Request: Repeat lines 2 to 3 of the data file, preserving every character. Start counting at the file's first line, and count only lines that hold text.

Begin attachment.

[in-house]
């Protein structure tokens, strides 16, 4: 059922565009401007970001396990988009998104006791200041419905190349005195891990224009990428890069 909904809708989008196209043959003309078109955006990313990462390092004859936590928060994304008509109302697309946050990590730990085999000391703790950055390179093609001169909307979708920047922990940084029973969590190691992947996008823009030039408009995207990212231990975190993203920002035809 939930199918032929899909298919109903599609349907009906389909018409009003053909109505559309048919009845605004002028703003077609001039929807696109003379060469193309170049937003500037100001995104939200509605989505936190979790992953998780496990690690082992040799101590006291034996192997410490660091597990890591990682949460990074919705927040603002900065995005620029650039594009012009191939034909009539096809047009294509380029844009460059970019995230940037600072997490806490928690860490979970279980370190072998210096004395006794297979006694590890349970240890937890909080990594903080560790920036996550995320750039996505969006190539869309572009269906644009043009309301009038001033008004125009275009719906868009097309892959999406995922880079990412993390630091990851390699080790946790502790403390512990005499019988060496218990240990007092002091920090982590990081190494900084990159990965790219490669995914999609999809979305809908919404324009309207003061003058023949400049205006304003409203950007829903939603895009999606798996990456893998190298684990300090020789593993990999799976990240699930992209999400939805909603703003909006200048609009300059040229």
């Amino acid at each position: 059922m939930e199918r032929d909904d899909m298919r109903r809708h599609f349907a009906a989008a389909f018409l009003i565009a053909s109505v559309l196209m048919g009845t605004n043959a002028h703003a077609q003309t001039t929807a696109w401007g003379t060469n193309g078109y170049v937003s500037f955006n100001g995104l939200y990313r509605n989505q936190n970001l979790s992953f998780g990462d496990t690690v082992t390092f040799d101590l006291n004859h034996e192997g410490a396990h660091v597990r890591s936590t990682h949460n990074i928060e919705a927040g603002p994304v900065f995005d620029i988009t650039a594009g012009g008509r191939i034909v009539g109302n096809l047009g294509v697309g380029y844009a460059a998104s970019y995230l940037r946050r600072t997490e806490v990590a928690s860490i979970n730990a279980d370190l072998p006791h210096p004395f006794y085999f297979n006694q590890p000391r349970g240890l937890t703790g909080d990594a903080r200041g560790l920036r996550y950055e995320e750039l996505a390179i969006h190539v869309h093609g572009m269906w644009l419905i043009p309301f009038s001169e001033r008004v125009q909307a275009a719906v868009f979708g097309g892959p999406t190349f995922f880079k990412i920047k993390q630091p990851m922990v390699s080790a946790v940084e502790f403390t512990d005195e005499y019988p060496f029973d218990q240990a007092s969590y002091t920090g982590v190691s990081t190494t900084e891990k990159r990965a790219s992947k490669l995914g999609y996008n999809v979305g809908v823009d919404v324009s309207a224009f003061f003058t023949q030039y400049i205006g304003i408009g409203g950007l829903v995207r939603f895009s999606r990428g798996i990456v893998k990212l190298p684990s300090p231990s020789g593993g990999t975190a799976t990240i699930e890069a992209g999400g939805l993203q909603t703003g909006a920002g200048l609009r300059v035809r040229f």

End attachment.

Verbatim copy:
């Protein structure tokens, strides 16, 4: 059922565009401007970001396990988009998104006791200041419905190349005195891990224009990428890069 909904809708989008196209043959003309078109955006990313990462390092004859936590928060994304008509109302697309946050990590730990085999000391703790950055390179093609001169909307979708920047922990940084029973969590190691992947996008823009030039408009995207990212231990975190993203920002035809 939930199918032929899909298919109903599609349907009906389909018409009003053909109505559309048919009845605004002028703003077609001039929807696109003379060469193309170049937003500037100001995104939200509605989505936190979790992953998780496990690690082992040799101590006291034996192997410490660091597990890591990682949460990074919705927040603002900065995005620029650039594009012009191939034909009539096809047009294509380029844009460059970019995230940037600072997490806490928690860490979970279980370190072998210096004395006794297979006694590890349970240890937890909080990594903080560790920036996550995320750039996505969006190539869309572009269906644009043009309301009038001033008004125009275009719906868009097309892959999406995922880079990412993390630091990851390699080790946790502790403390512990005499019988060496218990240990007092002091920090982590990081190494900084990159990965790219490669995914999609999809979305809908919404324009309207003061003058023949400049205006304003409203950007829903939603895009999606798996990456893998190298684990300090020789593993990999799976990240699930992209999400939805909603703003909006200048609009300059040229």
């Amino acid at each position: 059922m939930e199918r032929d909904d899909m298919r109903r809708h599609f349907a009906a989008a389909f018409l009003i565009a053909s109505v559309l196209m048919g009845t605004n043959a002028h703003a077609q003309t001039t929807a696109w401007g003379t060469n193309g078109y170049v937003s500037f955006n100001g995104l939200y990313r509605n989505q936190n970001l979790s992953f998780g990462d496990t690690v082992t390092f040799d101590l006291n004859h034996e192997g410490a396990h660091v597990r890591s936590t990682h949460n990074i928060e919705a927040g603002p994304v900065f995005d620029i988009t650039a594009g012009g008509r191939i034909v009539g109302n096809l047009g294509v697309g380029y844009a460059a998104s970019y995230l940037r946050r600072t997490e806490v990590a928690s860490i979970n730990a279980d370190l072998p006791h210096p004395f006794y085999f297979n006694q590890p000391r349970g240890l937890t703790g909080d990594a903080r200041g560790l920036r996550y950055e995320e750039l996505a390179i969006h190539v869309h093609g572009m269906w644009l419905i043009p309301f009038s001169e001033r008004v125009q909307a275009a719906v868009f979708g097309g892959p999406t190349f995922f880079k990412i920047k993390q630091p990851m922990v390699s080790a946790v940084e502790f403390t512990d005195e005499y019988p060496f029973d218990q240990a007092s969590y002091t920090g982590v190691s990081t190494t900084e891990k990159r990965a790219s992947k490669l995914g999609y996008n999809v979305g809908v823009d919404v324009s309207a224009f003061f003058t023949q030039y400049i205006g304003i408009g409203g950007l829903v995207r939603f895009s999606r990428g798996i990456v893998k990212l190298p684990s300090p231990s020789g593993g990999t975190a799976t990240i699930e890069a992209g999400g939805l993203q909603t703003g909006a920002g200048l609009r300059v035809r040229f």